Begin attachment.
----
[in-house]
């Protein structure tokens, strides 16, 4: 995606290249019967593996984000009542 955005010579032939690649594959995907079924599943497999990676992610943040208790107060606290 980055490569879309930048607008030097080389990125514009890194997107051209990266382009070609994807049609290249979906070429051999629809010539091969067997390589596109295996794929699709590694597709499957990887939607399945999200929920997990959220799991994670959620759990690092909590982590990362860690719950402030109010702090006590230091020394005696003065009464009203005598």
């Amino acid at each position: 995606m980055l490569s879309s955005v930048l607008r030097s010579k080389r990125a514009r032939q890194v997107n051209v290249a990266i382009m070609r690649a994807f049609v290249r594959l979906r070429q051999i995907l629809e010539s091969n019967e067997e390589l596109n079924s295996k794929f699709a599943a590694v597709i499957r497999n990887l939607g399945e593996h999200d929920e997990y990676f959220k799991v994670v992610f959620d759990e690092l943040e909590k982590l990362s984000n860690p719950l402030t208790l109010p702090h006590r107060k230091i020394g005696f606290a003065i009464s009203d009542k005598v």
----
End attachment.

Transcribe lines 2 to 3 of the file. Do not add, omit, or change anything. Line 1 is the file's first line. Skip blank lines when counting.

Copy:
């Protein structure tokens, strides 16, 4: 995606290249019967593996984000009542 955005010579032939690649594959995907079924599943497999990676992610943040208790107060606290 980055490569879309930048607008030097080389990125514009890194997107051209990266382009070609994807049609290249979906070429051999629809010539091969067997390589596109295996794929699709590694597709499957990887939607399945999200929920997990959220799991994670959620759990690092909590982590990362860690719950402030109010702090006590230091020394005696003065009464009203005598």
């Amino acid at each position: 995606m980055l490569s879309s955005v930048l607008r030097s010579k080389r990125a514009r032939q890194v997107n051209v290249a990266i382009m070609r690649a994807f049609v290249r594959l979906r070429q051999i995907l629809e010539s091969n019967e067997e390589l596109n079924s295996k794929f699709a599943a590694v597709i499957r497999n990887l939607g399945e593996h999200d929920e997990y990676f959220k799991v994670v992610f959620d759990e690092l943040e909590k982590l990362s984000n860690p719950l402030t208790l109010p702090h006590r107060k230091i020394g005696f606290a003065i009464s009203d009542k005598v």